WORKSHOP HISTORY

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Arturo Mora Benavent descends from a veteran family of ceramists from Manises. In the last third of the

19th century, his great-great-grandfather, Fernando Mora Osca, was the first one in the family line to produce lusterware – as the pieces conserved with the hallmark “F.M.” painted on the back prove-, and the luster formulae notebook of his great-grandfather, Arturo Mora Zorrilla, dates from 1898; both ceramists took part in the Historicist artistic movement, which in Manises focused in the recovering of the Gothic-Mudejar ceramics.

In 1958, his grandfather, Salvador Mora Zorrilla, and his father, Salvador Mora Escobar, founded the factory of ornamental ceramics, where Arturo Mora continues working currently using a more artisanal perspective based on the update of an ancient tradition.

With this rich technical culture of family tradition , it isn’t surprising that, in Arturo Mora’s workshop, people use several ceramic procedures, being the most distinguished one the difficult luster technique he employs for creating duplicates of historical pieces which were made in the workrooms of Manises from the 14th to the 18th centuries, and which are today being shown in the main museums around the world. Likewise, he also makes interesting updates and his own creations, all of them elaborated on the potter’s wheel, freehand painted and fired in third reduction firing, as the Hispanic-Muslim lusterware was made.

salvadorMora[1]Awards Arturo Mora has received numerous awards recognizing his efficient working practices at the luster ceramics specialty. Among these many prizes, the following ones must be highlighted: – Manises Qualitat i Disseny Award, to the best traditional ceramics exhibited in CEVIDER fair, Valencia 1997. – Manises Qualitat i Disseny Award, to the best neo-artisanal ceramics exhibited in CEVIDER fair, Valencia 1998. – Manises Qualitat i Disseny Award, to the best traditional ceramics exhibited in CEVIDER fair, Valencia 2001. – 2nd prize in the ceramics category in the XVI Premio Caja Jaén de Artesanía Award,, Jaén, 2004.-Premio Nacional de Cerámica 2015,(Ciudades de la cerámica)

Exhibitions Besides the permanent exhibition that since 2004 he opened in his workshop in Manises, his work has been invited to take part in the following exhibitions: – Lustre Ware Ceramics. Tradition and modernity, head office of the Instituto Valenciano de la Exportación in Los Angeles, the United States 1998. – Breaking the moulds: Arturo Mora, Benlloch-Algora and Vicente Gimeno, Ceramics School of Manises, 1999. – Individual luster ceramics exhibition in Martínez Glera Art Gallery, Logroño, 2004. – VII Bienal Internacional de Cerámica de Manises, 2005.

Comments on his workArturo Mora. The last years, he has leaded his efforts to recover the luster technique. His current production presents two lines of work. On one hand, the duplicate of the lusterware from Manises of the 15th – 16th centuries –from which it is distinguished his employment of the potter’s wheel and his well-done paint brush work- and, on the other hand, the utilization of the luster for creating new designs, as formal as ornamental, which suppose one of the most serious attempts of updating the traditional luster work and provide it with new contents.” Josep Pérez Camps, director of the Ceramics Museum of Manises. Published in the brochure of the exhibition Breaking the moulds: Arturo Mora, Benlloch-Algora and Vicente Gimeno, Ceramics School of Manises, 1999.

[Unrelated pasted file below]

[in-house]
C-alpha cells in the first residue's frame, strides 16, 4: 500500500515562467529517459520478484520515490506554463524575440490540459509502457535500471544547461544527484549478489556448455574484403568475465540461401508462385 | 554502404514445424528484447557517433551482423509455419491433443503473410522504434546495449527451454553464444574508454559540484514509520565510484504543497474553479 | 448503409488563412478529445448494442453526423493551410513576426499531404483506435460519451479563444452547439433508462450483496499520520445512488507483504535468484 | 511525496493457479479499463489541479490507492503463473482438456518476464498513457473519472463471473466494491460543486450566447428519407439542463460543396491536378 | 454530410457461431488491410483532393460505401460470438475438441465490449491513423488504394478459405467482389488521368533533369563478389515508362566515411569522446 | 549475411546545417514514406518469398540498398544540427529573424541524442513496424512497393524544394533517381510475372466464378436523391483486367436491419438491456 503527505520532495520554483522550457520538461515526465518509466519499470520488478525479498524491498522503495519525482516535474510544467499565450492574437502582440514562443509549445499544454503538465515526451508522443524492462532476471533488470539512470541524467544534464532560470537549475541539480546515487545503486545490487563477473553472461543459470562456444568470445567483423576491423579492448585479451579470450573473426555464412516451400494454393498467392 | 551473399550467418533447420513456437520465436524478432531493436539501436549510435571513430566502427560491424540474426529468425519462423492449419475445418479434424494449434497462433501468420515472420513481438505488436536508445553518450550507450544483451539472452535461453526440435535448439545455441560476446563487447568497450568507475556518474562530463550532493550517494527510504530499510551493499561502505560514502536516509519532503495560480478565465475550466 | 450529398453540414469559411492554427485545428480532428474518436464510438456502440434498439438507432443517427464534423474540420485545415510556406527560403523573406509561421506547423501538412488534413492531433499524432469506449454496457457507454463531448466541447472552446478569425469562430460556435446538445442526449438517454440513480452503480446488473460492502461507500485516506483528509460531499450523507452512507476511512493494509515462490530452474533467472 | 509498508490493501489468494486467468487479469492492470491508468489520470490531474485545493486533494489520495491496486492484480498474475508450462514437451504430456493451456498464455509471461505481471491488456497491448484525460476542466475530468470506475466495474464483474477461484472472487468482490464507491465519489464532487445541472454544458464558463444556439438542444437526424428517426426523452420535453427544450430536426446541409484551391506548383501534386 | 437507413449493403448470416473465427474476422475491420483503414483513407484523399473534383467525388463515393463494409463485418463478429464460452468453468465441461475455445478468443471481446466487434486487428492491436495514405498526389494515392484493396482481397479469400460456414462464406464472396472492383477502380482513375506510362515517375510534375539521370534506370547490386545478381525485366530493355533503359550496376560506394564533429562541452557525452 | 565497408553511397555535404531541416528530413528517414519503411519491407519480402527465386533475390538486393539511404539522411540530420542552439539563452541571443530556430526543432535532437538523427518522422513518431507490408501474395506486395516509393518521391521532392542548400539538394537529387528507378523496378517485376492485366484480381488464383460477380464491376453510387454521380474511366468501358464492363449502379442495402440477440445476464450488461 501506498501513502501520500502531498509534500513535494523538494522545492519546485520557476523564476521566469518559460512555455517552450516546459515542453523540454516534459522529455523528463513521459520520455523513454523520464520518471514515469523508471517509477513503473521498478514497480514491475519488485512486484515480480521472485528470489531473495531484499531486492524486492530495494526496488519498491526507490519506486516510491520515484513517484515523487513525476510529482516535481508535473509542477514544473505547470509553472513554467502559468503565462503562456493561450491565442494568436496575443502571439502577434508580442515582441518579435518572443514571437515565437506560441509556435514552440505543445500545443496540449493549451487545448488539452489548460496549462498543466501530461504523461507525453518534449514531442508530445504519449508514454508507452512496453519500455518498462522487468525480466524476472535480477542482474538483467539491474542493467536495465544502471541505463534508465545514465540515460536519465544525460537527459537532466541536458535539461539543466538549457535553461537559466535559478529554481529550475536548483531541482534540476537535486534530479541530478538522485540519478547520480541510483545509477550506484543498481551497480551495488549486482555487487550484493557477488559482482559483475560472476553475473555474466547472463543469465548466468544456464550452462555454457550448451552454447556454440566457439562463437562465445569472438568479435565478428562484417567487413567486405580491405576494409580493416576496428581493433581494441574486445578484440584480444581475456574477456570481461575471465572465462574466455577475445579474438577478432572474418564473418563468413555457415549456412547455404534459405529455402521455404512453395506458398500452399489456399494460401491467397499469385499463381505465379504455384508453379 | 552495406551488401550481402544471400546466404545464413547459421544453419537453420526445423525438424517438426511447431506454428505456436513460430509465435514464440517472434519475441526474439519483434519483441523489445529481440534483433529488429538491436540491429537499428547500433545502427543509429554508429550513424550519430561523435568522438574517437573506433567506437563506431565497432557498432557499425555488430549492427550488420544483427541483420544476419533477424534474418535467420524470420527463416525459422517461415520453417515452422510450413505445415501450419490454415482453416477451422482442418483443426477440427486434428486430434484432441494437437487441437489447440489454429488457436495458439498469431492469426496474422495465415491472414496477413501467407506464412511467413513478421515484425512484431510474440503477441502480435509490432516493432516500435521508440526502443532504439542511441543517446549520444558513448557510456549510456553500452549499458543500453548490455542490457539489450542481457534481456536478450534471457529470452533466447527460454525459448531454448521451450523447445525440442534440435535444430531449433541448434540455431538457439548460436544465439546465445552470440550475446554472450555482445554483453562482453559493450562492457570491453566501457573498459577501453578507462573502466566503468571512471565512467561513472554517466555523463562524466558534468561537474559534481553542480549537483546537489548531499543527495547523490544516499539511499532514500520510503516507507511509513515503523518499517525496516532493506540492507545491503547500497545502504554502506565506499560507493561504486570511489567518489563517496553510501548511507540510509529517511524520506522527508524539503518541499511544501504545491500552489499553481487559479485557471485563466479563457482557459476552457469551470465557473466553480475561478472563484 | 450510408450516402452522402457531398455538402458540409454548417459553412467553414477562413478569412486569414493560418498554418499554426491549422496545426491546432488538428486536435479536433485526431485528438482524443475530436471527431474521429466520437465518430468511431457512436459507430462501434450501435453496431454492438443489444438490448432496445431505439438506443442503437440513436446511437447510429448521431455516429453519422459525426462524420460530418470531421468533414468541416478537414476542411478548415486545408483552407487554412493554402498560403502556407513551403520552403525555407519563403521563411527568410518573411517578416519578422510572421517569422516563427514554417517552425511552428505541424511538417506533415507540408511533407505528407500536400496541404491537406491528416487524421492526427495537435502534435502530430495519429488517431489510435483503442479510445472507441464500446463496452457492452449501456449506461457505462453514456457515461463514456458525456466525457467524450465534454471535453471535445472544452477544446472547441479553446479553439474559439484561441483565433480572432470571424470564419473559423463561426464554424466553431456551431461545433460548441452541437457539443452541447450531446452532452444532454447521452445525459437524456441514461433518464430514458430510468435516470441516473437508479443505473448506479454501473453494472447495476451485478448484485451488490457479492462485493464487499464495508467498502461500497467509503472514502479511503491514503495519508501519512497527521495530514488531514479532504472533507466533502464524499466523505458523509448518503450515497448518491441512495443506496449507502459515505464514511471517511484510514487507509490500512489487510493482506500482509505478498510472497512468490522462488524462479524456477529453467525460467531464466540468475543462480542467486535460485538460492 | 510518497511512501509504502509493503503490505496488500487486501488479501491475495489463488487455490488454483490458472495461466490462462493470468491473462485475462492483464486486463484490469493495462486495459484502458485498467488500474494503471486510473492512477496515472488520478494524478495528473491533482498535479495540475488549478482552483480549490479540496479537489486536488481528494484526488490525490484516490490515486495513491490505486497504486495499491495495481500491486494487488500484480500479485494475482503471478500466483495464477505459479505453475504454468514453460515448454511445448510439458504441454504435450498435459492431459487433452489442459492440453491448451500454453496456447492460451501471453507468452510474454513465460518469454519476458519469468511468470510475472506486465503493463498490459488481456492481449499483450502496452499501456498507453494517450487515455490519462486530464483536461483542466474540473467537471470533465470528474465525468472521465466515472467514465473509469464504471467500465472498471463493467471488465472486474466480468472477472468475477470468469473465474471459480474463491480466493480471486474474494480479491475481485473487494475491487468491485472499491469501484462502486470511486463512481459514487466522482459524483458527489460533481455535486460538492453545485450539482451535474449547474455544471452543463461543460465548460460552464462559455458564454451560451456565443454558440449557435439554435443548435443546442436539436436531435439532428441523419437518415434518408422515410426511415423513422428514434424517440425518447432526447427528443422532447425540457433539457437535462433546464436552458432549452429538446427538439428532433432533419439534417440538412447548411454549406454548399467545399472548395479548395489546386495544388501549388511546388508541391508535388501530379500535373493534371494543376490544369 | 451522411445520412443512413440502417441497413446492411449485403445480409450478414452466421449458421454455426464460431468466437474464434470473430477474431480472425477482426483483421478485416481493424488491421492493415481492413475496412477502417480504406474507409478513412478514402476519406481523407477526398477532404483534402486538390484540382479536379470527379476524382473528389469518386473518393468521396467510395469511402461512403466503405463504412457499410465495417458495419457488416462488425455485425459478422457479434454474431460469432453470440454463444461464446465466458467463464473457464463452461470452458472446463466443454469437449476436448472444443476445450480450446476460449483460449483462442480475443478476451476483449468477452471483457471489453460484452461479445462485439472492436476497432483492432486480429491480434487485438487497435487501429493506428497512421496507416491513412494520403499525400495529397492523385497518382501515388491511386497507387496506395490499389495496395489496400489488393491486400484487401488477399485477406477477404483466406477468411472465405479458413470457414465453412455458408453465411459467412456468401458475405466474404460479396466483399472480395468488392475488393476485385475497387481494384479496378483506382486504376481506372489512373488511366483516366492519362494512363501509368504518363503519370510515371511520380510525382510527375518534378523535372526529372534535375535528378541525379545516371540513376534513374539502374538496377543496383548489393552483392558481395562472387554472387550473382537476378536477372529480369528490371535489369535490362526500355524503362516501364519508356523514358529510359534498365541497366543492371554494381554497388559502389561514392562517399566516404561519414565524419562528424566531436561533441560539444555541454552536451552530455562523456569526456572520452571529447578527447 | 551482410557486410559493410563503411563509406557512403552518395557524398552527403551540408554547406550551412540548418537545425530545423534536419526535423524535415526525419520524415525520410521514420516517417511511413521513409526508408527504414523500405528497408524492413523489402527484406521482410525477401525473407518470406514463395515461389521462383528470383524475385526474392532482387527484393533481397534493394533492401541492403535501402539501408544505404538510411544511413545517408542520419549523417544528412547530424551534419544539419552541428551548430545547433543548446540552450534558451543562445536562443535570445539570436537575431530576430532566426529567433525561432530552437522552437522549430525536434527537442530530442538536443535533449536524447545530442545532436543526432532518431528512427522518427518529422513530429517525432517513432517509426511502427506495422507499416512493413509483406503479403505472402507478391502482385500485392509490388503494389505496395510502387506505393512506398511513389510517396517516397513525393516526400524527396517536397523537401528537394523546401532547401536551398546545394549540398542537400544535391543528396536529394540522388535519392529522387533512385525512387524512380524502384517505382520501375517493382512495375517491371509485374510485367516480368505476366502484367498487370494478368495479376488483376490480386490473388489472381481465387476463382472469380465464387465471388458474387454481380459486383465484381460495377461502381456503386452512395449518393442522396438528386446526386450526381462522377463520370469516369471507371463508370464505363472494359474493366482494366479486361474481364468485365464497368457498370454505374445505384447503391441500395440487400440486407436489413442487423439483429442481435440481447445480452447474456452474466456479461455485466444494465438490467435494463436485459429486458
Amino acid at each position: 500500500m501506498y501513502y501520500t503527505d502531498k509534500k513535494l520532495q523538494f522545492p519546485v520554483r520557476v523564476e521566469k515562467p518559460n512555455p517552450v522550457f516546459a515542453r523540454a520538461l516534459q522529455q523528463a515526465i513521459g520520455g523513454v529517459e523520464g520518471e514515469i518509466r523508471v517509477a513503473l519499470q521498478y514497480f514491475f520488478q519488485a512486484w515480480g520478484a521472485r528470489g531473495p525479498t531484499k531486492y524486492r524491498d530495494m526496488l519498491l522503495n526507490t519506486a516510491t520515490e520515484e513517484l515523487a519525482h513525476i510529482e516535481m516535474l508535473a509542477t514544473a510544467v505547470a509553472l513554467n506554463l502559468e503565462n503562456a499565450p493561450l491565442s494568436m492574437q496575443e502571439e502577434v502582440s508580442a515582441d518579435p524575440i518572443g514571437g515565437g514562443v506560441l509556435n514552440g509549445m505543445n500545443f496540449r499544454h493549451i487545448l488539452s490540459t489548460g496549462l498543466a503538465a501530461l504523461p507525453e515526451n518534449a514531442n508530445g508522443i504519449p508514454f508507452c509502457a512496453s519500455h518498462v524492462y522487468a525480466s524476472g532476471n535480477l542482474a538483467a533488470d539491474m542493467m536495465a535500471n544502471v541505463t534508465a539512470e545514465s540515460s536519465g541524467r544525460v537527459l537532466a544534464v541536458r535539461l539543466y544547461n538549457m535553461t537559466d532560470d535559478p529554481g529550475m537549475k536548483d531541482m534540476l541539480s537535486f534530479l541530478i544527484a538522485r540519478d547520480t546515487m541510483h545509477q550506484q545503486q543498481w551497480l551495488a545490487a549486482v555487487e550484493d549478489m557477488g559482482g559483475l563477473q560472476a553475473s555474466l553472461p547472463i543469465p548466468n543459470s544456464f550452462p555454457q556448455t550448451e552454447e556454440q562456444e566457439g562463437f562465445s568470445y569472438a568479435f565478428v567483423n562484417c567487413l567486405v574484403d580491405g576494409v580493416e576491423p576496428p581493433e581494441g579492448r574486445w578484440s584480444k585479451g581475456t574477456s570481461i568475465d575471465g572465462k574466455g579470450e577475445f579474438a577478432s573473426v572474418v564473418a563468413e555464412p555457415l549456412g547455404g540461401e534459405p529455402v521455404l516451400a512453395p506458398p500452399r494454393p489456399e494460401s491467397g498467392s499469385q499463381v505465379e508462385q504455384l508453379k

LUSTER IN THE MAIN CENTRE OF HIS SPECIALTY: MANISES. Descubierta por la cultura islámica, the luster technique applied to ceramics appears and develops in the Abbasid Irak during the 9th century, and from there, it appears afterwards in Al-Andalus, where in the 13th century, there is a certain proof of its production in Malaga and Murcia. At the beginning of the 14th century, Don Pedro Boil (fourth Lord of Manises) was concerned about the potter’s workshops of his manor worked with this novel technique, possibly by the inclusion of ceramics artisans come from the Nazari Kingdom of Granada, which provoked a radical change, qualitatively better, of the production. If it is taken into account that the major part of the first luster makers in Manises was mudejar, living in a territory already reconquered by the Christians, it can be understood that, in its production, formal and ornamental looks from both cultures were crossed over.

PLATO-OBRADORS[1]From this synthesis, ceramics of great originality appeared which fascinated the European Courts and in general, all the social classes with a higher economic power, because of the exoticism and the magnificence of its decorations, which in most cases included –prior order- their noble coat of arms. This ceramics reached its highest peak during the 15th century coinciding with the cultural and economic growth of Valencia, whose important harbor was the main exit route for its export. Despite the invasion of the Renaissance polychrome earthenware that spread through the peninsula at the beginning of the 16th century through Sevilla and Talavera, and the expulsion of the Moriscos in 1609, from the 16th to the 18th centuries, the workshops of Manises would keep producing lusterware but within parameters of decreasing popularity and market, which provoked almost the entire extinction of the luster technique in the 19th century. Nevertheless, at the end of that century its rebirth took place, associated to the Historicist movement, which materialized in recovering the Hispanic-Arabian ceramics and the several schools that have cooperated in maintaining alive this specialty in Manises from the 21st century on, although only in a brilliant way in Arturo Mora’s workshop.

Arturo Mora, number 2353 of Artisanal Qualification of the Generalitat Valenciana.